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Leeds bishop plans to almost halve number of parishes

By on Friday, 18 June 2010

Bishop Arthur Roche of Leeds has announced a programme of church mergers and closures that will cut the number of parishes in his diocese almost by half.

The plans, revealed in a pastoral letter last week, follow two years of consultation and are an attempt to respond to shrinking congregations and a falling number of priests.

They will reduce the number of parishes in the diocese from 28 to 16 and leave eight churches vacant.

In his pastoral letter Bishop Roche said it was “never easy” to announce church closures.

He said: “I have much sympathy with those who have invested so much of their lives for their upkeep. Many of you will associate wonderful and profound things with these buildings.

“But the Church is not a building; it is you, the living stones who make the face of Christ visible in our society. So while I acknowledge, indeed share with you, some of the hurt and pain of closure, I also encourage you to have that pioneering and missionary spirit of our forebears.”

Bishop Roche said that two parishes, St Augustine and St Patrick, both near Leeds city centre, would be kept open thanks partly to Catholic immigrants. But he said they would be kept under review due to the “changing nature of the population”. A spokesman for the diocese said the congregations were swelled by Catholics from the West Indies, Nigeria, and the Philippines.

In his letter Bishop Roche admitted there had been opposition to some of the closures.

He said that St Brigid’s, Churwell, and Our Lady of the Nativity, Ardsley, would be closed despite the protests of parishioners who have “great bonds with what they presently know”.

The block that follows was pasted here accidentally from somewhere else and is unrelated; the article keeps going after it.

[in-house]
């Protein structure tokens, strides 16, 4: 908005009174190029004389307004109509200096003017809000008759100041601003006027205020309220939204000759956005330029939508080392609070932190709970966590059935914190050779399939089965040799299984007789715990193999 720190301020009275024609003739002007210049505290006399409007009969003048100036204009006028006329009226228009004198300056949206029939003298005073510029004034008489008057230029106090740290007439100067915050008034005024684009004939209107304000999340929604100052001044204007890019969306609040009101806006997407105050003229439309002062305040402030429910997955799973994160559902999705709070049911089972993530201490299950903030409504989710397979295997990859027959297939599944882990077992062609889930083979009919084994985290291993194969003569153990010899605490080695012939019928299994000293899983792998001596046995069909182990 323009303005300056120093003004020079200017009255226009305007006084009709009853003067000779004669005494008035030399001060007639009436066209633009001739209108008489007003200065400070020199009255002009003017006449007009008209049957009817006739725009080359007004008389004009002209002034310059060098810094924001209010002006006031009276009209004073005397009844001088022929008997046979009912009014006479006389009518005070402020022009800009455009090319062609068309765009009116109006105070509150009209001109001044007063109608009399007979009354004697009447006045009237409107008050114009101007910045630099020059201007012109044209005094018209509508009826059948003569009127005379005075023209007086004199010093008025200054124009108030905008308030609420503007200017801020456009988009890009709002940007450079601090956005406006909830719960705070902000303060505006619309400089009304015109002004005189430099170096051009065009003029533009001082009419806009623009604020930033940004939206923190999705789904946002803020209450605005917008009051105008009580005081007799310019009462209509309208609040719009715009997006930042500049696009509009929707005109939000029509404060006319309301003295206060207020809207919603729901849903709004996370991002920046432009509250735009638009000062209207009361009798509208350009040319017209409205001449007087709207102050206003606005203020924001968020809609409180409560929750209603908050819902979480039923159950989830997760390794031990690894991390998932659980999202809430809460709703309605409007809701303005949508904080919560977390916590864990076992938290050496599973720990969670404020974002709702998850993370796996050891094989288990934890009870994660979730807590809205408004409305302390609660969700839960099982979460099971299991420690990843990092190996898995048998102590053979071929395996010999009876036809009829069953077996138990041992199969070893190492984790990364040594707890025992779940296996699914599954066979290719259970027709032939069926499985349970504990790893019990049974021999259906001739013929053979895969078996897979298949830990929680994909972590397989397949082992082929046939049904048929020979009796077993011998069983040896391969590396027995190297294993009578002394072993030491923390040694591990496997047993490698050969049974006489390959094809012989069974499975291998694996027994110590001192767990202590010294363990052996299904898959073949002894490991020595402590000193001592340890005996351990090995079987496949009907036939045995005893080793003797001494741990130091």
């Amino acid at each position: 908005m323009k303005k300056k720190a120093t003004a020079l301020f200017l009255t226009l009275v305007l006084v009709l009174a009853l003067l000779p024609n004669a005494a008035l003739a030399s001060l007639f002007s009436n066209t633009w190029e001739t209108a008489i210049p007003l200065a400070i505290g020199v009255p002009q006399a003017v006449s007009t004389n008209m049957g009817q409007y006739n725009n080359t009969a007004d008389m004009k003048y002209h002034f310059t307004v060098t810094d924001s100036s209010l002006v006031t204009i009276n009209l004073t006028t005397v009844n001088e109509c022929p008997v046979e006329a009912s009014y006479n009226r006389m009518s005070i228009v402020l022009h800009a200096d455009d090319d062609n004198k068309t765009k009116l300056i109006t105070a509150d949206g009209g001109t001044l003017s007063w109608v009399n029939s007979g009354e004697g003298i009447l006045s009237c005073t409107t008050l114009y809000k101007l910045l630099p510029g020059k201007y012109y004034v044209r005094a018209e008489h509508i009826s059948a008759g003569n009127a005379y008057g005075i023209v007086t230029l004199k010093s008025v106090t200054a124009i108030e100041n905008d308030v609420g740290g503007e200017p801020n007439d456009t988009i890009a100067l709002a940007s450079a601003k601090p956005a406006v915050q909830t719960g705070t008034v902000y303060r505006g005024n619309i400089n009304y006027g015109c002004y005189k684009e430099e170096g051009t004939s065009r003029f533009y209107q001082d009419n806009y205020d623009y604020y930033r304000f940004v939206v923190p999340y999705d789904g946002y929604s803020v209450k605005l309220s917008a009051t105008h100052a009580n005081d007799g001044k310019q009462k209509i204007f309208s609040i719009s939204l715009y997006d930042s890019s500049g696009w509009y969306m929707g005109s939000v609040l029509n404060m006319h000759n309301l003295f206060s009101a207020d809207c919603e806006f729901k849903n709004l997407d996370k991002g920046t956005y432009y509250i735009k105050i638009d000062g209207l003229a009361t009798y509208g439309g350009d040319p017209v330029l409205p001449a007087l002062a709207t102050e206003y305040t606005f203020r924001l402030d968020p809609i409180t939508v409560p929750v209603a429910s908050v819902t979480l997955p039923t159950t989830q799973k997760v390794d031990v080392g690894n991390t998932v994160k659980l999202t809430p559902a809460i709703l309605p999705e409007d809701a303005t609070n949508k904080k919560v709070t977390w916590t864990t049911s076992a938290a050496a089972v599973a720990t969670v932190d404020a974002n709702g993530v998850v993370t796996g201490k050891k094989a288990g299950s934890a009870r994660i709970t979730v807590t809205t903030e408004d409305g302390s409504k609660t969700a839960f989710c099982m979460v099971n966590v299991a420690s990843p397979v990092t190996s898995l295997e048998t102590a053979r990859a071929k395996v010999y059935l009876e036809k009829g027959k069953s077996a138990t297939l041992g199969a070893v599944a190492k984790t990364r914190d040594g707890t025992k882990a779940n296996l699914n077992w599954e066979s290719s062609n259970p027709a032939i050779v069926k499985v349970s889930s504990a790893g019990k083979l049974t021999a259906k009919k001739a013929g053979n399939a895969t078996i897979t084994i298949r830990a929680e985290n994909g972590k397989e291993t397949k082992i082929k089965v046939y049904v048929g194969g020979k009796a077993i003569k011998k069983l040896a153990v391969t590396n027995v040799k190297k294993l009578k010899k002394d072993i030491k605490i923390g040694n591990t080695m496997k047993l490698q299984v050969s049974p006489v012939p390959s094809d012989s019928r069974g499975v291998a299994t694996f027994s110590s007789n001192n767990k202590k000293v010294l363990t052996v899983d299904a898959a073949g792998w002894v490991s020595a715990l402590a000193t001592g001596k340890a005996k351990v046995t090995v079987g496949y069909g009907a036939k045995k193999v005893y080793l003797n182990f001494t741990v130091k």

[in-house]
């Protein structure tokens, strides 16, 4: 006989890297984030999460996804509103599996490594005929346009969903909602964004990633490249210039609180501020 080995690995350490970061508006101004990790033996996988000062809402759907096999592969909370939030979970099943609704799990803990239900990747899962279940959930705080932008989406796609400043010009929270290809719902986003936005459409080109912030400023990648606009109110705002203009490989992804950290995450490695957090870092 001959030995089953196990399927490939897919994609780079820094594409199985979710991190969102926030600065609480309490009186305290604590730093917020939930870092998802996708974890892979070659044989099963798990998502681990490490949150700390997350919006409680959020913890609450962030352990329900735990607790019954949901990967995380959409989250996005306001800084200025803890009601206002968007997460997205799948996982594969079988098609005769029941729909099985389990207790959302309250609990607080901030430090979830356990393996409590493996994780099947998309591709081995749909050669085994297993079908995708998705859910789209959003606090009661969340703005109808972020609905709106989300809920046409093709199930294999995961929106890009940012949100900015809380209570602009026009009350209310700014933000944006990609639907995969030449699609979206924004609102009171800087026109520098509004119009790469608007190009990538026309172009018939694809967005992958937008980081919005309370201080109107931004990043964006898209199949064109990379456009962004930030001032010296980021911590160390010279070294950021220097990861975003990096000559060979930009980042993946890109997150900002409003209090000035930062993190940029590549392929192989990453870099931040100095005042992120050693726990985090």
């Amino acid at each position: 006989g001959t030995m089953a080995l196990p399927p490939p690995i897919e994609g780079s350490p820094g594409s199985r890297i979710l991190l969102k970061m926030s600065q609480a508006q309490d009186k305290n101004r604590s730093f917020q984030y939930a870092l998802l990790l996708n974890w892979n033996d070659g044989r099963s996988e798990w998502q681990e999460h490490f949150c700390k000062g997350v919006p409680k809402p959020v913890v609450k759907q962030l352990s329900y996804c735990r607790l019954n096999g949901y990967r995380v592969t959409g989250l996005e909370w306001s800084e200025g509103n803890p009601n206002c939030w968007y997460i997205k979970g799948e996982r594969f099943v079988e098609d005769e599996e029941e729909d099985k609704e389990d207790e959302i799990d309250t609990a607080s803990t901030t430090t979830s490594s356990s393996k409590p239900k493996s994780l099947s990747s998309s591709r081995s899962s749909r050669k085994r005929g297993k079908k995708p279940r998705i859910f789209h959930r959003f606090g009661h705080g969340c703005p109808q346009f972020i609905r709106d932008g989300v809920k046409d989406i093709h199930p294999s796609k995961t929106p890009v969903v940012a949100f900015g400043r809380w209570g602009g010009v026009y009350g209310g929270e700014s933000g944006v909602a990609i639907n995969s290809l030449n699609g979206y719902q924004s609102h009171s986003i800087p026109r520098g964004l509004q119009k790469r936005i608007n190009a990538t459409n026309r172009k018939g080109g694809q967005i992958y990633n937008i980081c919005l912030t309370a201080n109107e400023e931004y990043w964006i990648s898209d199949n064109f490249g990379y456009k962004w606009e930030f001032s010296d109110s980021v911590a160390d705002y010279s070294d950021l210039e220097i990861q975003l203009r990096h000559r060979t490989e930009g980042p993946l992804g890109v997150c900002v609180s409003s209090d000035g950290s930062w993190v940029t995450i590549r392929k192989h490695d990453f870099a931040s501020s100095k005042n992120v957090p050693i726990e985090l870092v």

“However, with the greatest respect, this is not realistically possible for one priest, nor is it possible to sustain all these properties in good repair for a long-term future.

“I realise how painful this news will be for some of you, but I urge you all to bring all your gifts and energies to work for the good of the new community and to collaborate together in building something new by consolidating these former communities into one,” the bishop said.

Bishop Roche said the first change to the diocese would be to reduce the number of deaneries from four to three, covering north Leeds, east Leeds, and south-west Leeds. Many of the churches no longer used by parishes will become chapels of ease, and one in the centre of Leeds, Holy Rosary, will house a community of nuns.

The parishes being merged are Our Lady of Lourdes, St Mary, the Holy Name, the Assumption, Holy Rosary, Our Lady of Good Counsel, St Gregory, Corpus Christi, St Francis of Assisi, St Philip, St Joseph and St Wilfrid.

Bishop Roche said many people who had responded to the consultation had called for a greater collaboration between priests and the laity. “I wholeheartedly acknowledge this need,” he said, “and I ask those who will be charged as parish priests in these new deaneries to work with the episcopal vicar for evangelisation to meet these needs.”

The bishop also asked priests and parishioners to think about how best to pool their finances.

He said: “In last autumn’s DVD I invited you to reflect ‘on two issues that will need to be discussed further if changes are to be successful; namely, the timing of Sunday Masses and the pooling of financial resources’.

“The responses that I received indicate that in some areas consideration was given to the timings of Sunday Mass but I have received little to indicate that the pooling of financial resources figured in your deliberations!”

Last year Bishop Roche closed seven parishes in the Pontefract and Wakefield region of the diocese, causing furious protests.

Protesting parishioners from three of the churches marched on the Leeds diocesan headquarters to hand over a petition. In a separate protest, about 40 parishioners at St John the Evangelist chained themselves to church railings, lit candles and sung hymns.